Hello everyone! It has been too long since I have posted on here, but I feel like I’ve been quite busy. Anyhow, of course I have still been reading.
I decided to read a classic novel because I have only ever read classics for school work and no one likes to read something they are told to read. So, I thought if I choose to read a classic I would be able to see if I actually enjoy them. And I did.
A few nights ago I finished reading To Kill a Mockingbird by Harper Lee. It is set in 1930s in the fictional town of Maycomb County, Alabama. The town’s inhabitants carry thoughts of the 1860s Civil War in their minds and the Civil Rights Movement of the 1950s and 60s is not yet upon them. Racial prejudice and injustice is still rife.
We meet a family. A father, Atticus, who is a lawyer, and his two children, Scout and Jem. As we follow two years of Scout’s life she learns a number of valuable lessons from those around her, as a result of the different circumstances in life in 1930’s America.
Nelle Harper Lee was born in 1926, Alabama. There are multiple parallels between her childhood and her novel. One of the most interesting things I’ve read is that the character, Dill, was inspired by Lee’s childhood friend and writing, Truman Capote.
Lee started writing To Kill a Mockingbird in the mid-1950s, completed it in 1957 and published the final version in 1960, just before the Civil Rights Movement reached its peak. As a result, the novel was widely popular and remains to be today.
A large part of the plot focuses on a criminal trial for a man named Tom Robinson. He is accused of raping a white woman and Atticus is called forward to defend him. He accepts the case immediately and the whole court trial becomes part of the narrative, which was the most gripping part of the book.
When Lee was young in 1931, nine young black men were accused of raping two white women in Alabama and five of the men were imprisoned. The case in To Kill a Mockingbird is very similar. Tom Robinson is accused by a women named Mayella Ewell. Although the witnesses’ explanations become more and more dubious as the trial continues and Robinson pleads innocence, the jury still condemn him as guilty.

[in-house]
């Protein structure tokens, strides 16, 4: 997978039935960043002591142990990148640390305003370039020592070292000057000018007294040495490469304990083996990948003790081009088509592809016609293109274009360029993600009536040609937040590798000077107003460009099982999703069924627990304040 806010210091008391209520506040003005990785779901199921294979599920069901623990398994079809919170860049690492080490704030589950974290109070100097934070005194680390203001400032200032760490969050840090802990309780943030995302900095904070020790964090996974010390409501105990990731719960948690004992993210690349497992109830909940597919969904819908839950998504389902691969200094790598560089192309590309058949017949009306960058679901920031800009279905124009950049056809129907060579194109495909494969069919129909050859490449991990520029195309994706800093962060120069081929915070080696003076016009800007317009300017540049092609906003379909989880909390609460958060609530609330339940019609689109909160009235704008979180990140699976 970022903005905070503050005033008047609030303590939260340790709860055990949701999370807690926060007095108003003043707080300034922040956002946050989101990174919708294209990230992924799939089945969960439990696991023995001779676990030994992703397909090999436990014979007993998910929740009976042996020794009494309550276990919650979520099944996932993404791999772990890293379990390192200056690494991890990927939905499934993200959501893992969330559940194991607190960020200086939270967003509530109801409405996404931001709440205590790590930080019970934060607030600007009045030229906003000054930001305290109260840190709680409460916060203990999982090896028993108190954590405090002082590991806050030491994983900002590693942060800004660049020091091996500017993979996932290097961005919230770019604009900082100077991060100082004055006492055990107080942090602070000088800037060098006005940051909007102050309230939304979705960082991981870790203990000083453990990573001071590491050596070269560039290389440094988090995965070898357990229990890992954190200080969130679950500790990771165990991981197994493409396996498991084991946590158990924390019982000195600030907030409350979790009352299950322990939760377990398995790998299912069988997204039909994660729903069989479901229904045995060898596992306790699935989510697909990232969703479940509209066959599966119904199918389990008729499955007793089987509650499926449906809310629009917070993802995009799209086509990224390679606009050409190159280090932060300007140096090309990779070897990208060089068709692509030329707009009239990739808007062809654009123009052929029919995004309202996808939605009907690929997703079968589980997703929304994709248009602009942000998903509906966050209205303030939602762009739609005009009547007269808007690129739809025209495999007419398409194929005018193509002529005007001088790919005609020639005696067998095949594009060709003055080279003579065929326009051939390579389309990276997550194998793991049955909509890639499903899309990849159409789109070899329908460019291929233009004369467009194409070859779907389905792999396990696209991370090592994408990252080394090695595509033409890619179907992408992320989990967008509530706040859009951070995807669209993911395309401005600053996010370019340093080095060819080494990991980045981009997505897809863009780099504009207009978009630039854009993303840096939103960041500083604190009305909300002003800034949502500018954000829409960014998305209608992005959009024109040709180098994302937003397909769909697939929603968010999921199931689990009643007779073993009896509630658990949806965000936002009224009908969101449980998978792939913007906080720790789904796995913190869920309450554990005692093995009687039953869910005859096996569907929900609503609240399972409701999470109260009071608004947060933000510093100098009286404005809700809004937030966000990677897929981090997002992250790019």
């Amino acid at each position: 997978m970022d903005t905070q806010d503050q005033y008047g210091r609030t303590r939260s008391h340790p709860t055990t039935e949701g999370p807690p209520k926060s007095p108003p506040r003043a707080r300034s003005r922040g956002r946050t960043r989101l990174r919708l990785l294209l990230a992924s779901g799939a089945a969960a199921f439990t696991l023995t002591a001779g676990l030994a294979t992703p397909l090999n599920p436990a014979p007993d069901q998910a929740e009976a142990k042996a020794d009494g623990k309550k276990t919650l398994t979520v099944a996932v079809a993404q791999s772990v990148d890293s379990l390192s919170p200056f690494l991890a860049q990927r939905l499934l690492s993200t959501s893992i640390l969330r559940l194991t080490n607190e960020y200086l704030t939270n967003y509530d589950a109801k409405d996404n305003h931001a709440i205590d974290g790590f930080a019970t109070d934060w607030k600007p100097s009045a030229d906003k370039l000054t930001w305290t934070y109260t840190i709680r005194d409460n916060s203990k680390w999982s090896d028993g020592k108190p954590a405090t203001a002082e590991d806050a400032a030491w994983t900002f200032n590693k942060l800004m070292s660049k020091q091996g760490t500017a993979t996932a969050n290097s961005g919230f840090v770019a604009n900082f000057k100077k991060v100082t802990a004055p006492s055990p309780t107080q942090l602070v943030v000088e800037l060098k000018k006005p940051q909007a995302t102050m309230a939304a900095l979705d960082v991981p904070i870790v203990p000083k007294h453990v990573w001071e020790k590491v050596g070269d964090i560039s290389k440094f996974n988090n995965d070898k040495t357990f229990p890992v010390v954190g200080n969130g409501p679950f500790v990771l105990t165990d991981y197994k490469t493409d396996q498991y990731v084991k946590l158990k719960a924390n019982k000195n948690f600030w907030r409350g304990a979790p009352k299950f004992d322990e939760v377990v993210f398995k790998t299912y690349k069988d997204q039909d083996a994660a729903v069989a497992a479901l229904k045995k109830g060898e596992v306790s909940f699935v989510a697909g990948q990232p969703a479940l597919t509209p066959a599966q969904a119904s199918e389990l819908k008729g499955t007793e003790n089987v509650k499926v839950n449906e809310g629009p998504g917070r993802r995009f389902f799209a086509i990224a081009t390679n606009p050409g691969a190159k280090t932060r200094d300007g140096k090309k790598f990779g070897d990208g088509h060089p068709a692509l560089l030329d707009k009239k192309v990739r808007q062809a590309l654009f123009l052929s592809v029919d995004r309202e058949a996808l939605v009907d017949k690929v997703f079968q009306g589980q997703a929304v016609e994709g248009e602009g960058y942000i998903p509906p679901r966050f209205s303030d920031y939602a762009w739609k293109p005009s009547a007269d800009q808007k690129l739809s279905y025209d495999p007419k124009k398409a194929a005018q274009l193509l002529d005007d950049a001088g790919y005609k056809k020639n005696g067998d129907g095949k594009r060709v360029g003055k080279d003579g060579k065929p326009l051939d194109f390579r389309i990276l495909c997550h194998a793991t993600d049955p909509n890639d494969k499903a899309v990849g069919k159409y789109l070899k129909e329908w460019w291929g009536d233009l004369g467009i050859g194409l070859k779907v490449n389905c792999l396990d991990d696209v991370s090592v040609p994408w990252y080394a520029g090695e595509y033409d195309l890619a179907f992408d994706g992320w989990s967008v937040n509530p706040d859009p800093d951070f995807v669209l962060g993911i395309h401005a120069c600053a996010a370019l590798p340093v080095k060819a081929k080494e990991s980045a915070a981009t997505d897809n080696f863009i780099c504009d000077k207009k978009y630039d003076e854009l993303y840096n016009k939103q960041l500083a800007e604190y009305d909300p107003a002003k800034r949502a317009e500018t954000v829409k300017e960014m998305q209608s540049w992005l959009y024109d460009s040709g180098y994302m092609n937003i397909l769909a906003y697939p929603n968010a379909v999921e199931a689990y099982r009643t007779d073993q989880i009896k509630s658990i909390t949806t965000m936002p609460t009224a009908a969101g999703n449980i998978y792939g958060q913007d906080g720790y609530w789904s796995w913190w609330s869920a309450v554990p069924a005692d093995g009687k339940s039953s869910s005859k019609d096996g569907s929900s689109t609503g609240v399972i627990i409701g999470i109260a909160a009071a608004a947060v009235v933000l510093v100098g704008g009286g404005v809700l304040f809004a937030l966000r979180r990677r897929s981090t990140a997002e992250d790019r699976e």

The part of the story highlights the extent of racial prejudice in 30s America. The character of Tom Robinson is subtly build up throughout the narrative and he is clearly a man incapable of the crime for which he is charged. Lee makes a clear and powerful statement about the state of society before the Civil Rights Movement.
Scout is the daughter of Atticus. She is six when the novel starts and eight when it ends. She is an innocent. She is a keen learner, having already learnt how to read from her father’s teachings. She is also impressionable. Her ears are open to comment and opinion from Atticus and her older brother, Jem. I felt that the story was particularly effective because it was told so brilliantly from the perspective of this little girl who has a lot to learn and who is open to learning it. Since she has not yet been exposed to racism or yet fully understood it, she interprets the novel’s events in quite a different way to how an adult character might. This makes Lee’s comments on society even more prominent.
One of my favourite parts of the novel is the thread of storyline involving Arthur (Boo) Radley and the Radley house. For much of their childhood, Scout, Jem and Dill (as well as all the other children in the neighbourhood) have been scared of the Radley house. Boo Radley never goes outside and they imagine him to have a terrifying appearance and that he kills children. They dare each other to run past the house and Jem even finds the courage to go up and touch it.
However, at the end of the story when Scout and Jem run into some trouble with Mr. Ewell, the father of the woman who is testifying against Tom Robinson, Boo Radley is the one who comes to save them. The lesson of understanding people by imagining what it is like to stand in their shoes is so cleverly explored.
This quote explains another of Lee’s messages she so wonderfully intertwines throughout the events of the novel. I really enjoyed the moment where Scout acknowledged her understanding of the “to kill a mockingbird” lesson, when she says that getting Boo Radley in trouble for killing Mr. Ewell would be like killing a mockingbird.
Since these messages were such an important part of the book I thought I would share this video from Sparknotes which explains the main themes really well.
Lots of love,